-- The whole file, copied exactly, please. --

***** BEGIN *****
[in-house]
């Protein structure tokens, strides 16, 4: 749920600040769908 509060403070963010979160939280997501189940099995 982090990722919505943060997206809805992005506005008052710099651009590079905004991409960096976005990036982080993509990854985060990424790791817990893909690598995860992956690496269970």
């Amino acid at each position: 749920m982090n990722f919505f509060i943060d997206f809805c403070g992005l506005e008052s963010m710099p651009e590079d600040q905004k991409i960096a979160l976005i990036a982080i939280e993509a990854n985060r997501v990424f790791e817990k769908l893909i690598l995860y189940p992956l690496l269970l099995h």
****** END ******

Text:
[in-house]
């Protein structure tokens, strides 16, 4: 749920600040769908 509060403070963010979160939280997501189940099995 982090990722919505943060997206809805992005506005008052710099651009590079905004991409960096976005990036982080993509990854985060990424790791817990893909690598995860992956690496269970």
């Amino acid at each position: 749920m982090n990722f919505f509060i943060d997206f809805c403070g992005l506005e008052s963010m710099p651009e590079d600040q905004k991409i960096a979160l976005i990036a982080i939280e993509a990854n985060r997501v990424f790791e817990k769908l893909i690598l995860y189940p992956l690496l269970l099995h």